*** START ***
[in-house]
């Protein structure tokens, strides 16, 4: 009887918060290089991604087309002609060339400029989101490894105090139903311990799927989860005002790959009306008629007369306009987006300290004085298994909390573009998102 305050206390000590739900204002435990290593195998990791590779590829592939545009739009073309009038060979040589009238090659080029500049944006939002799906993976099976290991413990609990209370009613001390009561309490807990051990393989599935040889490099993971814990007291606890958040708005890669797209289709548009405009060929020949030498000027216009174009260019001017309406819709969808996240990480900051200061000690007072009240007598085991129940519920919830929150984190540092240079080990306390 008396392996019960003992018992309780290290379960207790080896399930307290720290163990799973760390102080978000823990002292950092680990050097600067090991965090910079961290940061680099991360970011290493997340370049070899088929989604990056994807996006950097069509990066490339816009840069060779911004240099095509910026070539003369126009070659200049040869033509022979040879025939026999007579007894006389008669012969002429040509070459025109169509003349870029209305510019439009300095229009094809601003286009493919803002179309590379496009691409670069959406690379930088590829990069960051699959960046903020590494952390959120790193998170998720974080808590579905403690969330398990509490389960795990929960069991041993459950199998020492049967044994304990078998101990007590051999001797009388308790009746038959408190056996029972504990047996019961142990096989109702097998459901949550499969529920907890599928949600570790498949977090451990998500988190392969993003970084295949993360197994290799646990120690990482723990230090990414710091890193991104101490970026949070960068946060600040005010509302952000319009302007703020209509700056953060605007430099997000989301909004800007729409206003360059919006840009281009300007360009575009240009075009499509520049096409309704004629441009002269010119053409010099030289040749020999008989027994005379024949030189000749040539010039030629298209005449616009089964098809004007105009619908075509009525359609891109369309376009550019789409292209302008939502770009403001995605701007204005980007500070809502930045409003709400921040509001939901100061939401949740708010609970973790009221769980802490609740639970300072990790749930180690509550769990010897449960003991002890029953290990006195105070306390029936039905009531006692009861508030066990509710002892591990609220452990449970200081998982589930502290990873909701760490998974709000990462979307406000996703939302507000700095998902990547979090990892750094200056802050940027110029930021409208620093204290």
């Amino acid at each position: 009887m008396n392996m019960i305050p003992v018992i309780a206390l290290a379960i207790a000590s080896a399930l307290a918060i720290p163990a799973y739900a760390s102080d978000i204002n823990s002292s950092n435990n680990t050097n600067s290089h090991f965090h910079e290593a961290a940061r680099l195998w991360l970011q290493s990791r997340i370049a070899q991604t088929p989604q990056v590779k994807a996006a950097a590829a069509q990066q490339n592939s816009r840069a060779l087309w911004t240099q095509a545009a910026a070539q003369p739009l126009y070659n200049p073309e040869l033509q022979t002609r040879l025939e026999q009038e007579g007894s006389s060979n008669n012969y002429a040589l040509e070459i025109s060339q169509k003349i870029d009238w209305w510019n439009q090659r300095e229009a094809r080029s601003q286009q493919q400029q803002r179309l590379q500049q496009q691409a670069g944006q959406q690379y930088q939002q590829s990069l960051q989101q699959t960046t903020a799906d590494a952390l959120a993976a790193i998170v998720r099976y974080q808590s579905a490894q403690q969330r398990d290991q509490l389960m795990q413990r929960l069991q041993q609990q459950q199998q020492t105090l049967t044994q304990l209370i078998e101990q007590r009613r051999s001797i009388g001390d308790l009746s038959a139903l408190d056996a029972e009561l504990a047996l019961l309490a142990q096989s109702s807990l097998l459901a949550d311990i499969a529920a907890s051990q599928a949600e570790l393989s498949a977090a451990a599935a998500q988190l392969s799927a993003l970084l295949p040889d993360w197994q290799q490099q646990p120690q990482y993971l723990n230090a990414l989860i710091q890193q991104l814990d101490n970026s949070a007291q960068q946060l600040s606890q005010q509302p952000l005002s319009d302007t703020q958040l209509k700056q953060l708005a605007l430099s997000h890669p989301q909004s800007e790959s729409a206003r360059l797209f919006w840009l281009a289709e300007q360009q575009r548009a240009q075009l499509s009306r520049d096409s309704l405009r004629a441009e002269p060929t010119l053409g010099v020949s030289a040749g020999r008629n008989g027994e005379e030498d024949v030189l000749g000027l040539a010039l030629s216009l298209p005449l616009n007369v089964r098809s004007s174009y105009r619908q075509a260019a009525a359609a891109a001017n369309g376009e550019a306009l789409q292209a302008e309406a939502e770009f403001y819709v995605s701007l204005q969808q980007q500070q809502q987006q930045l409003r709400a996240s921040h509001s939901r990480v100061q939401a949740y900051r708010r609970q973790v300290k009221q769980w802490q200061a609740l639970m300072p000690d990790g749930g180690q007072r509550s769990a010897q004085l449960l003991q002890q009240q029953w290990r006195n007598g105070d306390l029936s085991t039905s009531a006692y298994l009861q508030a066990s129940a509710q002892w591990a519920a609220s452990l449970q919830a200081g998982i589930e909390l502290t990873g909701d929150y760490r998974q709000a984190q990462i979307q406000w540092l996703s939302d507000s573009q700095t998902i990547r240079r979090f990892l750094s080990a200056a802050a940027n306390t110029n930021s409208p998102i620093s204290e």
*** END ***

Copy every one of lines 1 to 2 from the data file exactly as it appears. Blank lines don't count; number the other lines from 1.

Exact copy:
[in-house]
């Protein structure tokens, strides 16, 4: 009887918060290089991604087309002609060339400029989101490894105090139903311990799927989860005002790959009306008629007369306009987006300290004085298994909390573009998102 305050206390000590739900204002435990290593195998990791590779590829592939545009739009073309009038060979040589009238090659080029500049944006939002799906993976099976290991413990609990209370009613001390009561309490807990051990393989599935040889490099993971814990007291606890958040708005890669797209289709548009405009060929020949030498000027216009174009260019001017309406819709969808996240990480900051200061000690007072009240007598085991129940519920919830929150984190540092240079080990306390 008396392996019960003992018992309780290290379960207790080896399930307290720290163990799973760390102080978000823990002292950092680990050097600067090991965090910079961290940061680099991360970011290493997340370049070899088929989604990056994807996006950097069509990066490339816009840069060779911004240099095509910026070539003369126009070659200049040869033509022979040879025939026999007579007894006389008669012969002429040509070459025109169509003349870029209305510019439009300095229009094809601003286009493919803002179309590379496009691409670069959406690379930088590829990069960051699959960046903020590494952390959120790193998170998720974080808590579905403690969330398990509490389960795990929960069991041993459950199998020492049967044994304990078998101990007590051999001797009388308790009746038959408190056996029972504990047996019961142990096989109702097998459901949550499969529920907890599928949600570790498949977090451990998500988190392969993003970084295949993360197994290799646990120690990482723990230090990414710091890193991104101490970026949070960068946060600040005010509302952000319009302007703020209509700056953060605007430099997000989301909004800007729409206003360059919006840009281009300007360009575009240009075009499509520049096409309704004629441009002269010119053409010099030289040749020999008989027994005379024949030189000749040539010039030629298209005449616009089964098809004007105009619908075509009525359609891109369309376009550019789409292209302008939502770009403001995605701007204005980007500070809502930045409003709400921040509001939901100061939401949740708010609970973790009221769980802490609740639970300072990790749930180690509550769990010897449960003991002890029953290990006195105070306390029936039905009531006692009861508030066990509710002892591990609220452990449970200081998982589930502290990873909701760490998974709000990462979307406000996703939302507000700095998902990547979090990892750094200056802050940027110029930021409208620093204290």